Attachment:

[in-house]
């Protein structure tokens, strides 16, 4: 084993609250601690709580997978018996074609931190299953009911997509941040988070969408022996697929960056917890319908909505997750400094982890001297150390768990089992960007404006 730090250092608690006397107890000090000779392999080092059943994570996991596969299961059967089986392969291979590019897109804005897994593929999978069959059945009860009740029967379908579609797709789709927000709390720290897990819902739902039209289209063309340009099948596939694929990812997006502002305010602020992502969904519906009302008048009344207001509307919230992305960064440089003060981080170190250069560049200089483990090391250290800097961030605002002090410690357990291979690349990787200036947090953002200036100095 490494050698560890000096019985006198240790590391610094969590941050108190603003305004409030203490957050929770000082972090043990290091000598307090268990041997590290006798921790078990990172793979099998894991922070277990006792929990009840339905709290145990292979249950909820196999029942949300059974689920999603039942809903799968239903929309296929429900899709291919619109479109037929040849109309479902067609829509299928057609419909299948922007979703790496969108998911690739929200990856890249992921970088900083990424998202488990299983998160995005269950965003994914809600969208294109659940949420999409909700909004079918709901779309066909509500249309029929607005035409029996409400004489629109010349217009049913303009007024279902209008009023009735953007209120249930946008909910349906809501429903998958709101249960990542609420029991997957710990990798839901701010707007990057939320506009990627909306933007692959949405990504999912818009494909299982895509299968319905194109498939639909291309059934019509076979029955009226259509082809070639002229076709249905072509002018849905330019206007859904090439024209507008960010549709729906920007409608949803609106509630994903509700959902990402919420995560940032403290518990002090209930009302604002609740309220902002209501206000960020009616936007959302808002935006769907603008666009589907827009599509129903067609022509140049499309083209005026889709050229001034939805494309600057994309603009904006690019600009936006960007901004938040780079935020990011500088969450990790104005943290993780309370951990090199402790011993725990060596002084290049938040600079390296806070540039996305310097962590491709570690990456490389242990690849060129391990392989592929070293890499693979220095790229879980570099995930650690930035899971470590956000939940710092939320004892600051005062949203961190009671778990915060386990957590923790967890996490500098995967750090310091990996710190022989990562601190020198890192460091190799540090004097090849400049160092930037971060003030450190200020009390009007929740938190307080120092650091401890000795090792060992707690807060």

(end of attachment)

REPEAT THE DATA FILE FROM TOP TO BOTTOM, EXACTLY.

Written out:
[in-house]
């Protein structure tokens, strides 16, 4: 084993609250601690709580997978018996074609931190299953009911997509941040988070969408022996697929960056917890319908909505997750400094982890001297150390768990089992960007404006 730090250092608690006397107890000090000779392999080092059943994570996991596969299961059967089986392969291979590019897109804005897994593929999978069959059945009860009740029967379908579609797709789709927000709390720290897990819902739902039209289209063309340009099948596939694929990812997006502002305010602020992502969904519906009302008048009344207001509307919230992305960064440089003060981080170190250069560049200089483990090391250290800097961030605002002090410690357990291979690349990787200036947090953002200036100095 490494050698560890000096019985006198240790590391610094969590941050108190603003305004409030203490957050929770000082972090043990290091000598307090268990041997590290006798921790078990990172793979099998894991922070277990006792929990009840339905709290145990292979249950909820196999029942949300059974689920999603039942809903799968239903929309296929429900899709291919619109479109037929040849109309479902067609829509299928057609419909299948922007979703790496969108998911690739929200990856890249992921970088900083990424998202488990299983998160995005269950965003994914809600969208294109659940949420999409909700909004079918709901779309066909509500249309029929607005035409029996409400004489629109010349217009049913303009007024279902209008009023009735953007209120249930946008909910349906809501429903998958709101249960990542609420029991997957710990990798839901701010707007990057939320506009990627909306933007692959949405990504999912818009494909299982895509299968319905194109498939639909291309059934019509076979029955009226259509082809070639002229076709249905072509002018849905330019206007859904090439024209507008960010549709729906920007409608949803609106509630994903509700959902990402919420995560940032403290518990002090209930009302604002609740309220902002209501206000960020009616936007959302808002935006769907603008666009589907827009599509129903067609022509140049499309083209005026889709050229001034939805494309600057994309603009904006690019600009936006960007901004938040780079935020990011500088969450990790104005943290993780309370951990090199402790011993725990060596002084290049938040600079390296806070540039996305310097962590491709570690990456490389242990690849060129391990392989592929070293890499693979220095790229879980570099995930650690930035899971470590956000939940710092939320004892600051005062949203961190009671778990915060386990957590923790967890996490500098995967750090310091990996710190022989990562601190020198890192460091190799540090004097090849400049160092930037971060003030450190200020009390009007929740938190307080120092650091401890000795090792060992707690807060």